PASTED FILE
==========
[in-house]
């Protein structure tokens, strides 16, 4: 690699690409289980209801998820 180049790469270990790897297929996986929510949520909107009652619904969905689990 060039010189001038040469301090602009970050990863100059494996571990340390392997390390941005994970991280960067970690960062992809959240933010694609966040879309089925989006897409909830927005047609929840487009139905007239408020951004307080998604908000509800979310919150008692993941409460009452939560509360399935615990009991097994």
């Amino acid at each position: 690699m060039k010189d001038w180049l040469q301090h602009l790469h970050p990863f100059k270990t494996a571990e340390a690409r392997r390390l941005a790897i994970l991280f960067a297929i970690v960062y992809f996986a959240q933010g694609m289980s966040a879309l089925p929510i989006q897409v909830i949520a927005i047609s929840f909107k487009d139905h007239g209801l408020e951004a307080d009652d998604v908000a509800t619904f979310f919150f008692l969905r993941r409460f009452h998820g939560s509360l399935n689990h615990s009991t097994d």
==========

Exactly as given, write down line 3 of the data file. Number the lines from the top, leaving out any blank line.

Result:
């Amino acid at each position: 690699m060039k010189d001038w180049l040469q301090h602009l790469h970050p990863f100059k270990t494996a571990e340390a690409r392997r390390l941005a790897i994970l991280f960067a297929i970690v960062y992809f996986a959240q933010g694609m289980s966040a879309l089925p929510i989006q897409v909830i949520a927005i047609s929840f909107k487009d139905h007239g209801l408020e951004a307080d009652d998604v908000a509800t619904f979310f919150f008692l969905r993941r409460f009452h998820g939560s509360l399935n689990h615990s009991t097994d």